Bakken operators are well-deserving of the attention they receive from service providers, investors and media. If one wants to learn about the current state of the play, the best place to start is by focusing on the current efforts of the play’s operators. But, after a handful of visits, phone calls and sit-downs I’ve recently held with a particular type of professional, it’s clear to me that if one wants to get a glimpse into the future of the Williston Basin, geologists are the go-to source.
Two weeks ago I spent the morning with Julie LeFever, the geologist considered to be one of a handful of individuals responsible for discovering and asserting the Bakken’s potential. Her history has been told before, but I wasn’t there just to learn about her amazing past. Through the course of a few hours, I toured the Wilson M. Laird Core and Sample Library, a facility responsible for housing core samples from every well drilled in North Dakota. I certainly asked LeFever about her past, about the moments she remembers best as the Bakken went from a possibility to an oil-producing mecca. I also asked about her new areas of interest, the work that excites her now and where the future of oil production in North Dakota is headed. She spoke about all of it as we walked through the massive core library collection, looking at core boxes from several decades ago. Before I left, I chatted with some geologists in-town from Denver. Look for the story of LeFever and what she believes will happen in the future in the magazine’s upcoming issue.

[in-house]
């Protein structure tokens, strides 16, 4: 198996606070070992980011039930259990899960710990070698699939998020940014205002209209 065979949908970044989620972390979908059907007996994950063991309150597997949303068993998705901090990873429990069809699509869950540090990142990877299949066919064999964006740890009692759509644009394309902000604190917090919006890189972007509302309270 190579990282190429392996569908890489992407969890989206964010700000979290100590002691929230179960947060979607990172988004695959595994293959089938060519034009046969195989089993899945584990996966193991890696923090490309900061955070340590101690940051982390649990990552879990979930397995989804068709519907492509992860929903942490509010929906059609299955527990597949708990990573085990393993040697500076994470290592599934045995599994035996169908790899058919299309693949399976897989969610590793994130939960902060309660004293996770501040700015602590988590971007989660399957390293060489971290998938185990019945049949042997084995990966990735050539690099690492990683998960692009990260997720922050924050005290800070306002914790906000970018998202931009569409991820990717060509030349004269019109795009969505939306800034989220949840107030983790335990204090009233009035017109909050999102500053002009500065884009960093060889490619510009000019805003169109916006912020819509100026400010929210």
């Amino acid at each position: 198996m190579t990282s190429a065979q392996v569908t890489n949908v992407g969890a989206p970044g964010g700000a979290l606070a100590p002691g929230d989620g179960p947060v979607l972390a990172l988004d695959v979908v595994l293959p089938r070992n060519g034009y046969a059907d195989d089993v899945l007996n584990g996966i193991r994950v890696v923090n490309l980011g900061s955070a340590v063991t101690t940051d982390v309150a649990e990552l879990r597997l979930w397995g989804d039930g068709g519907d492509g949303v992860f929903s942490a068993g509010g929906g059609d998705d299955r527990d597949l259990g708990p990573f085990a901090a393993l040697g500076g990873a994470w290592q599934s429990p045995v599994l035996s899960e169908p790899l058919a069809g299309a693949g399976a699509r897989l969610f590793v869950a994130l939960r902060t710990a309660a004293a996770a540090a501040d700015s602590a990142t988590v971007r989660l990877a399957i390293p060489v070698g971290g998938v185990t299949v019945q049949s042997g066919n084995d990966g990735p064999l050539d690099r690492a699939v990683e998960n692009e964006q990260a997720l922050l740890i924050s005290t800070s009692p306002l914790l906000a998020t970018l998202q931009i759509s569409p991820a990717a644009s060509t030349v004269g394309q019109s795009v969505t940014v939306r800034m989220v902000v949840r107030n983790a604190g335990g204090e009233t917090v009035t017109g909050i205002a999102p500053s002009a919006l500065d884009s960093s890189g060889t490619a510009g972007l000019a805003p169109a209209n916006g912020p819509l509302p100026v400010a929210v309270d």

Along with my encounter with LeFever, I have to admit that reading through Stephan Nordeng’s report on research he is currently undertaking to better understand the kinetics, temperatures and pressures related to petroleum production in the Williston Basin left me thinking his work was, for lack of a more specific description, cool.
His work could help other geologist find other formations in the Williston Basin that have adequate oil presence. Check out the story in this week’s newsletter to learn more. The piece links to his full report.